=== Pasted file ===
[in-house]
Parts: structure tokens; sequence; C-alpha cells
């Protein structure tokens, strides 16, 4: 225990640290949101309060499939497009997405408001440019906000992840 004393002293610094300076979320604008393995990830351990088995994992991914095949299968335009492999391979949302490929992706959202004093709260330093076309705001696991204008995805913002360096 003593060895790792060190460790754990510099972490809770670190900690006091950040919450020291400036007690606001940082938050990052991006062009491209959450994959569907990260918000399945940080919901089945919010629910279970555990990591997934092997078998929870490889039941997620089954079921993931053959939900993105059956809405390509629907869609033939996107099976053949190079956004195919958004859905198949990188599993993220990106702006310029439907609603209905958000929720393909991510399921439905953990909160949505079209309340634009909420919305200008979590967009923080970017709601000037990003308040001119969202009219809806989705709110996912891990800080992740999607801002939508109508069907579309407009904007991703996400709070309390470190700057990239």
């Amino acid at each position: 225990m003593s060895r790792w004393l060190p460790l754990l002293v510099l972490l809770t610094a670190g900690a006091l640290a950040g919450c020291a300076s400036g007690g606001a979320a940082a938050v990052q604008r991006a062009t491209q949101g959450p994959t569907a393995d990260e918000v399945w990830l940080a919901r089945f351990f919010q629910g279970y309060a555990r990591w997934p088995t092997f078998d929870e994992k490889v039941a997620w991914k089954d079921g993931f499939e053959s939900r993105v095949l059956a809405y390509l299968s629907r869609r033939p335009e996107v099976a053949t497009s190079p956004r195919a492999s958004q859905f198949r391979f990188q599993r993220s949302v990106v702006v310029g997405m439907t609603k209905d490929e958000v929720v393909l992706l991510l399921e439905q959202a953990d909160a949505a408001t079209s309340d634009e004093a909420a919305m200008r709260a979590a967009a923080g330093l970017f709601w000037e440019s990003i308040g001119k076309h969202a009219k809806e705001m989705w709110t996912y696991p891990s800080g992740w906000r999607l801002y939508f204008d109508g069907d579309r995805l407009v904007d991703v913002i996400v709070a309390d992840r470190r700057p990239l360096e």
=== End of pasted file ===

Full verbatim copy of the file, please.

[in-house]
Parts: structure tokens; sequence; C-alpha cells
């Protein structure tokens, strides 16, 4: 225990640290949101309060499939497009997405408001440019906000992840 004393002293610094300076979320604008393995990830351990088995994992991914095949299968335009492999391979949302490929992706959202004093709260330093076309705001696991204008995805913002360096 003593060895790792060190460790754990510099972490809770670190900690006091950040919450020291400036007690606001940082938050990052991006062009491209959450994959569907990260918000399945940080919901089945919010629910279970555990990591997934092997078998929870490889039941997620089954079921993931053959939900993105059956809405390509629907869609033939996107099976053949190079956004195919958004859905198949990188599993993220990106702006310029439907609603209905958000929720393909991510399921439905953990909160949505079209309340634009909420919305200008979590967009923080970017709601000037990003308040001119969202009219809806989705709110996912891990800080992740999607801002939508109508069907579309407009904007991703996400709070309390470190700057990239």
């Amino acid at each position: 225990m003593s060895r790792w004393l060190p460790l754990l002293v510099l972490l809770t610094a670190g900690a006091l640290a950040g919450c020291a300076s400036g007690g606001a979320a940082a938050v990052q604008r991006a062009t491209q949101g959450p994959t569907a393995d990260e918000v399945w990830l940080a919901r089945f351990f919010q629910g279970y309060a555990r990591w997934p088995t092997f078998d929870e994992k490889v039941a997620w991914k089954d079921g993931f499939e053959s939900r993105v095949l059956a809405y390509l299968s629907r869609r033939p335009e996107v099976a053949t497009s190079p956004r195919a492999s958004q859905f198949r391979f990188q599993r993220s949302v990106v702006v310029g997405m439907t609603k209905d490929e958000v929720v393909l992706l991510l399921e439905q959202a953990d909160a949505a408001t079209s309340d634009e004093a909420a919305m200008r709260a979590a967009a923080g330093l970017f709601w000037e440019s990003i308040g001119k076309h969202a009219k809806e705001m989705w709110t996912y696991p891990s800080g992740w906000r999607l801002y939508f204008d109508g069907d579309r995805l407009v904007d991703v913002i996400v709070a309390d992840r470190r700057p990239l360096e």